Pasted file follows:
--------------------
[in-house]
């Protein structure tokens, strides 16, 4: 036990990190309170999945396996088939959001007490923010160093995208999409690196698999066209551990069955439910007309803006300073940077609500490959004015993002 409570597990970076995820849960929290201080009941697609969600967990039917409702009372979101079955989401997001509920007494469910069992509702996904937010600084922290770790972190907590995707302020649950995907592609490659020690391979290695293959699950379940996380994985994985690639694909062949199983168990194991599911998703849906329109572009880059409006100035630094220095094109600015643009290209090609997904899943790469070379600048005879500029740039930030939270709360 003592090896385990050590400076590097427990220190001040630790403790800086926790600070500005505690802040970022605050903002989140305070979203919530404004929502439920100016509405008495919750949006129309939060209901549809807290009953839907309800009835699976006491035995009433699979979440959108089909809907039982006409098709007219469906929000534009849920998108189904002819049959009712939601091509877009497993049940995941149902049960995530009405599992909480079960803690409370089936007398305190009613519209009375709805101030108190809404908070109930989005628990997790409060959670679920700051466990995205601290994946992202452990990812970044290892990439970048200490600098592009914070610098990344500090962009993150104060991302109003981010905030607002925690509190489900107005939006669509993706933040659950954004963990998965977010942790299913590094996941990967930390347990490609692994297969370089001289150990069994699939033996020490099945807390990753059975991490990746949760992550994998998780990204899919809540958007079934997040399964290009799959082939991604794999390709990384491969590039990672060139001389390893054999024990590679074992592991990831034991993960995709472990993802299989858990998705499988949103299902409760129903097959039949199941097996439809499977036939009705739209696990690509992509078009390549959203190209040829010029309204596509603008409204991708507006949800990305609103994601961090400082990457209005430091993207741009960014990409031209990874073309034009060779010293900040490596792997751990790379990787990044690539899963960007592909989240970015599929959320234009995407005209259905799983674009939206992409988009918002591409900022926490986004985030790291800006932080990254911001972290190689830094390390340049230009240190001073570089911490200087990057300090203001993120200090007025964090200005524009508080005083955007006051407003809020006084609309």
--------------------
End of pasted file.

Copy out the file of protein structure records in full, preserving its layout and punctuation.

[in-house]
């Protein structure tokens, strides 16, 4: 036990990190309170999945396996088939959001007490923010160093995208999409690196698999066209551990069955439910007309803006300073940077609500490959004015993002 409570597990970076995820849960929290201080009941697609969600967990039917409702009372979101079955989401997001509920007494469910069992509702996904937010600084922290770790972190907590995707302020649950995907592609490659020690391979290695293959699950379940996380994985994985690639694909062949199983168990194991599911998703849906329109572009880059409006100035630094220095094109600015643009290209090609997904899943790469070379600048005879500029740039930030939270709360 003592090896385990050590400076590097427990220190001040630790403790800086926790600070500005505690802040970022605050903002989140305070979203919530404004929502439920100016509405008495919750949006129309939060209901549809807290009953839907309800009835699976006491035995009433699979979440959108089909809907039982006409098709007219469906929000534009849920998108189904002819049959009712939601091509877009497993049940995941149902049960995530009405599992909480079960803690409370089936007398305190009613519209009375709805101030108190809404908070109930989005628990997790409060959670679920700051466990995205601290994946992202452990990812970044290892990439970048200490600098592009914070610098990344500090962009993150104060991302109003981010905030607002925690509190489900107005939006669509993706933040659950954004963990998965977010942790299913590094996941990967930390347990490609692994297969370089001289150990069994699939033996020490099945807390990753059975991490990746949760992550994998998780990204899919809540958007079934997040399964290009799959082939991604794999390709990384491969590039990672060139001389390893054999024990590679074992592991990831034991993960995709472990993802299989858990998705499988949103299902409760129903097959039949199941097996439809499977036939009705739209696990690509992509078009390549959203190209040829010029309204596509603008409204991708507006949800990305609103994601961090400082990457209005430091993207741009960014990409031209990874073309034009060779010293900040490596792997751990790379990787990044690539899963960007592909989240970015599929959320234009995407005209259905799983674009939206992409988009918002591409900022926490986004985030790291800006932080990254911001972290190689830094390390340049230009240190001073570089911490200087990057300090203001993120200090007025964090200005524009508080005083955007006051407003809020006084609309």